A grant has been awarded to Bathurst Regional Council to assist in weather-proofing the Bathurst War Memorial Carillon for future generations.
The grant, worth $10,000, was delivered through the state government's Community War Memorials Fund, and will see an epoxy coating system applied to the Carillon's belfry to further preserve the structure.
State member for Bathurst Paul Toole said the Carillon is an iconic part of the community that requires a great deal of care to maintain.
"The Carillon is a constant reminder of those who have served in war and peacekeeping operations throughout history," Mr Toole said.
"Some areas of the Carillon are constantly exposed to the weather, and this grant will ensure the protection of the interior for years to come."
The funding follows a $300,000 grant delivered by the state government in 2018 towards works to finally complete the Carillon more than 80 years after it was originally erected.
"The Carillon is a constant reminder of those who have served in war and peacekeeping operations throughout history."Paul Toole
"This year will see Bathurst commemorate the 75th anniversary of the end of World War II, and we hope to see the Carillon fully complete in time to mark the occasion in September," Mr Toole said.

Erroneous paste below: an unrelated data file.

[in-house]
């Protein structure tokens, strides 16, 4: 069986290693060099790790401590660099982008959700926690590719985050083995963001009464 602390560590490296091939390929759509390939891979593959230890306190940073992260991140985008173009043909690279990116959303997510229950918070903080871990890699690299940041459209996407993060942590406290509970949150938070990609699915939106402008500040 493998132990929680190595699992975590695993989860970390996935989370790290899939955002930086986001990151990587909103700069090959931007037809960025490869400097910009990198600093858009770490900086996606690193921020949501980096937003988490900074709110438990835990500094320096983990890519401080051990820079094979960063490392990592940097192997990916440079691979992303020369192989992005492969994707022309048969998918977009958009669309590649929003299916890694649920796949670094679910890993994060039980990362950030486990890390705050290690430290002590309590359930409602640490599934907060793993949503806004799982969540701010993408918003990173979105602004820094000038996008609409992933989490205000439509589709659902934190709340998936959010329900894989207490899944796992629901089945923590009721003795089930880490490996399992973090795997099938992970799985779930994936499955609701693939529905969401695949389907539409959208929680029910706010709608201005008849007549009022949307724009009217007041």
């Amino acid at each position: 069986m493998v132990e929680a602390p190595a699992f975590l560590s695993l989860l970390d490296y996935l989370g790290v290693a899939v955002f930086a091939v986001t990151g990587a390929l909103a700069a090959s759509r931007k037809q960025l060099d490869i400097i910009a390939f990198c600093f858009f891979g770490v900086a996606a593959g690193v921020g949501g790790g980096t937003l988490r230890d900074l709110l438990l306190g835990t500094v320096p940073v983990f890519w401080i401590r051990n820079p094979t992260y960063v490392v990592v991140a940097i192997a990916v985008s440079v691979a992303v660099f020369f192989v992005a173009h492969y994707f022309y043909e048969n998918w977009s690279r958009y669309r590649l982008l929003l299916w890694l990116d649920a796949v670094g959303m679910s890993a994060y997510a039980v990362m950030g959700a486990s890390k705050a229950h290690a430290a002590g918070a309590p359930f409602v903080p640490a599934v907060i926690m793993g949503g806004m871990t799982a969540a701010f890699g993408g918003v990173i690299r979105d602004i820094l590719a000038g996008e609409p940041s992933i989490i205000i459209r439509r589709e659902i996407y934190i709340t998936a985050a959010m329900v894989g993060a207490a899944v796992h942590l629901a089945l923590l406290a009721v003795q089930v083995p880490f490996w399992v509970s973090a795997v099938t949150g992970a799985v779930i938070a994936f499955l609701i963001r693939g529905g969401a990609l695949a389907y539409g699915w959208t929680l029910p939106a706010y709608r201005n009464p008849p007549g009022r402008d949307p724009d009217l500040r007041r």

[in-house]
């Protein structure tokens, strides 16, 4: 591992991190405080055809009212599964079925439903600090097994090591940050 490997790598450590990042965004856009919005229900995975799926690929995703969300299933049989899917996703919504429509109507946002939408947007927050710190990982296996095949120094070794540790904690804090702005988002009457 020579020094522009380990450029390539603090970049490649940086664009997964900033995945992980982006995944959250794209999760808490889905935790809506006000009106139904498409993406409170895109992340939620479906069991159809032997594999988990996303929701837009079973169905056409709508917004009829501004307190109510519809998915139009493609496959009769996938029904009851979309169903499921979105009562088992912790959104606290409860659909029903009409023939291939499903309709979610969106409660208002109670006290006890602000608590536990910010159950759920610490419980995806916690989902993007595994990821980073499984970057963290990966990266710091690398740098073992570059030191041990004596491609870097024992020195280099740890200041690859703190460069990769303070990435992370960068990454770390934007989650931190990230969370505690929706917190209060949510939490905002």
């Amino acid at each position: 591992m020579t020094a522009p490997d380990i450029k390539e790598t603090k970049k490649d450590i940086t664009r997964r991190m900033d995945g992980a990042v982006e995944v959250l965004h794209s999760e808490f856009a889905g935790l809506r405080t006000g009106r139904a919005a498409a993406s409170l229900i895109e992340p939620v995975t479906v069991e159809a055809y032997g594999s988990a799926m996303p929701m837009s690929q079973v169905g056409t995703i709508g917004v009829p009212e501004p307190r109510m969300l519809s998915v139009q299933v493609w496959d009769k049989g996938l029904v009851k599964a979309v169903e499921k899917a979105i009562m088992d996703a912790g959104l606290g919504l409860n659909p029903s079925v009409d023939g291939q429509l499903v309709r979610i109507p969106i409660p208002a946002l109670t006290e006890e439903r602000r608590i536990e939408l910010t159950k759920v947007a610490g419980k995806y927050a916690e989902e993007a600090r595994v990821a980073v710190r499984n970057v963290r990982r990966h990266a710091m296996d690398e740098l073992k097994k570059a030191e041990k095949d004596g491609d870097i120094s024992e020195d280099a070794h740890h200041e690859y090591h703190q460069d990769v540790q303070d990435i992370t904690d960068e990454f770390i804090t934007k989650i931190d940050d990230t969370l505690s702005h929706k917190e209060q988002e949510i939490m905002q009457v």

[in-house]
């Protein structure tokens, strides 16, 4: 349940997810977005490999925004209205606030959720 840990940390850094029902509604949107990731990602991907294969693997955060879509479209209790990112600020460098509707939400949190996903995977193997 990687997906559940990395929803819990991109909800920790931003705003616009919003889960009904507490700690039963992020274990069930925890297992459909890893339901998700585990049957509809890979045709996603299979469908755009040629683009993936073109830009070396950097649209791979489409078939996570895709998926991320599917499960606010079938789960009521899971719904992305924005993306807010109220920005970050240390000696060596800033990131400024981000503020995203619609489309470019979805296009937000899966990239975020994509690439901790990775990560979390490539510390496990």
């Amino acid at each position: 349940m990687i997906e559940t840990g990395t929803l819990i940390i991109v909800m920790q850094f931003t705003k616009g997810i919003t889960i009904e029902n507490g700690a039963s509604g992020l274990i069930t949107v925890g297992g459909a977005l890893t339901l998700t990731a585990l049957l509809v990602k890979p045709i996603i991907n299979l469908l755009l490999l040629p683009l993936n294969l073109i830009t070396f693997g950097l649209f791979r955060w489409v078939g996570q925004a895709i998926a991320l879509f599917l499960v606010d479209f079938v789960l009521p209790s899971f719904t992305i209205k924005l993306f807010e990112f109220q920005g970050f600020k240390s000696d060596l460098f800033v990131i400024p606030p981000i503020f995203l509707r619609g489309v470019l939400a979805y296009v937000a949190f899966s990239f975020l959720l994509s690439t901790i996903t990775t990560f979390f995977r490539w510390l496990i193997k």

Respected local architect Henry Bialowas said the open structure design of the Carillon can leave it vulnerable to the elements.
"Some of the water-proofing infrastructure hasn't been refurbished since the Carillon was built, so it's important to protect the structure from leaks," Mr Bialowas said.
"We prepared a heritage impact statement around the time the new bells were installed, and the impact of water damage was one of the issues that arose from it."
Mr Bialowas said preparations are now under way to install a clavier, which will allow for greater tonal control over the Carillon's bells.
"We need to remove the existing pneumatic keyboard to make way for the clavier, which will enhance the Carillon's sound like never before," Mr Bialowas said.
"It's not quite a complete Carillon yet, but it will be very shortly."
Last month, a practice clavier was installed in the caretaker's cottage in Machattie Park for the Mitchell Conservatorium to train prospective Carillon players.